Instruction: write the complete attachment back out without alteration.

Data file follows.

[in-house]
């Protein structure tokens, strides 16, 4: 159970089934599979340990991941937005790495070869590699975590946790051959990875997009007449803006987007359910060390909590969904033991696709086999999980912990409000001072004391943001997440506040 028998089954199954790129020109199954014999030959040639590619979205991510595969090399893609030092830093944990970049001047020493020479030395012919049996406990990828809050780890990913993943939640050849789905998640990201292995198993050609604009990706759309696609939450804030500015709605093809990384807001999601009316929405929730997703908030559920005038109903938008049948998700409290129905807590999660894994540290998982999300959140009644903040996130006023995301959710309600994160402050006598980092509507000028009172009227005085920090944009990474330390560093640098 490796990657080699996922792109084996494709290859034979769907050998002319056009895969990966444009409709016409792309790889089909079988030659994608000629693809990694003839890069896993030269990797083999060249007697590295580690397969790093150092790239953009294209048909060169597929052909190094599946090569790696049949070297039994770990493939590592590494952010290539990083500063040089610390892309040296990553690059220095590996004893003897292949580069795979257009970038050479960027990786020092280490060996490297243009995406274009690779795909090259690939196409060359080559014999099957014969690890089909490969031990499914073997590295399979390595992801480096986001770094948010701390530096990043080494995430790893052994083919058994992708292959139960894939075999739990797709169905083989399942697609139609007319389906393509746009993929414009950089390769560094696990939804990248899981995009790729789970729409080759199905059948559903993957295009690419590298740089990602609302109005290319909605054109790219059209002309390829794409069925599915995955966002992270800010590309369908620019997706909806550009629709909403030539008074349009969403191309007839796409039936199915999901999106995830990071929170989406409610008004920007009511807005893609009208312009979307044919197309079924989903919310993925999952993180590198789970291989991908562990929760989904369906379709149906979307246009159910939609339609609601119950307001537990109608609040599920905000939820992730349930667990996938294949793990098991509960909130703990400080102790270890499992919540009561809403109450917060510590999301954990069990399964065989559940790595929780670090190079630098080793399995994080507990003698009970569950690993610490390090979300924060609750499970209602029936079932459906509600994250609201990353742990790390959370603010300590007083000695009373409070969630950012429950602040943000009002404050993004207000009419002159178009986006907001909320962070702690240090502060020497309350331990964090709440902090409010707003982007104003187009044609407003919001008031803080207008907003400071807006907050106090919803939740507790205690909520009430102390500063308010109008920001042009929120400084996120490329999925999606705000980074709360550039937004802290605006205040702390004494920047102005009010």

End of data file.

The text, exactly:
[in-house]
């Protein structure tokens, strides 16, 4: 159970089934599979340990991941937005790495070869590699975590946790051959990875997009007449803006987007359910060390909590969904033991696709086999999980912990409000001072004391943001997440506040 028998089954199954790129020109199954014999030959040639590619979205991510595969090399893609030092830093944990970049001047020493020479030395012919049996406990990828809050780890990913993943939640050849789905998640990201292995198993050609604009990706759309696609939450804030500015709605093809990384807001999601009316929405929730997703908030559920005038109903938008049948998700409290129905807590999660894994540290998982999300959140009644903040996130006023995301959710309600994160402050006598980092509507000028009172009227005085920090944009990474330390560093640098 490796990657080699996922792109084996494709290859034979769907050998002319056009895969990966444009409709016409792309790889089909079988030659994608000629693809990694003839890069896993030269990797083999060249007697590295580690397969790093150092790239953009294209048909060169597929052909190094599946090569790696049949070297039994770990493939590592590494952010290539990083500063040089610390892309040296990553690059220095590996004893003897292949580069795979257009970038050479960027990786020092280490060996490297243009995406274009690779795909090259690939196409060359080559014999099957014969690890089909490969031990499914073997590295399979390595992801480096986001770094948010701390530096990043080494995430790893052994083919058994992708292959139960894939075999739990797709169905083989399942697609139609007319389906393509746009993929414009950089390769560094696990939804990248899981995009790729789970729409080759199905059948559903993957295009690419590298740089990602609302109005290319909605054109790219059209002309390829794409069925599915995955966002992270800010590309369908620019997706909806550009629709909403030539008074349009969403191309007839796409039936199915999901999106995830990071929170989406409610008004920007009511807005893609009208312009979307044919197309079924989903919310993925999952993180590198789970291989991908562990929760989904369906379709149906979307246009159910939609339609609601119950307001537990109608609040599920905000939820992730349930667990996938294949793990098991509960909130703990400080102790270890499992919540009561809403109450917060510590999301954990069990399964065989559940790595929780670090190079630098080793399995994080507990003698009970569950690993610490390090979300924060609750499970209602029936079932459906509600994250609201990353742990790390959370603010300590007083000695009373409070969630950012429950602040943000009002404050993004207000009419002159178009986006907001909320962070702690240090502060020497309350331990964090709440902090409010707003982007104003187009044609407003919001008031803080207008907003400071807006907050106090919803939740507790205690909520009430102390500063308010109008920001042009929120400084996120490329999925999606705000980074709360550039937004802290605006205040702390004494920047102005009010």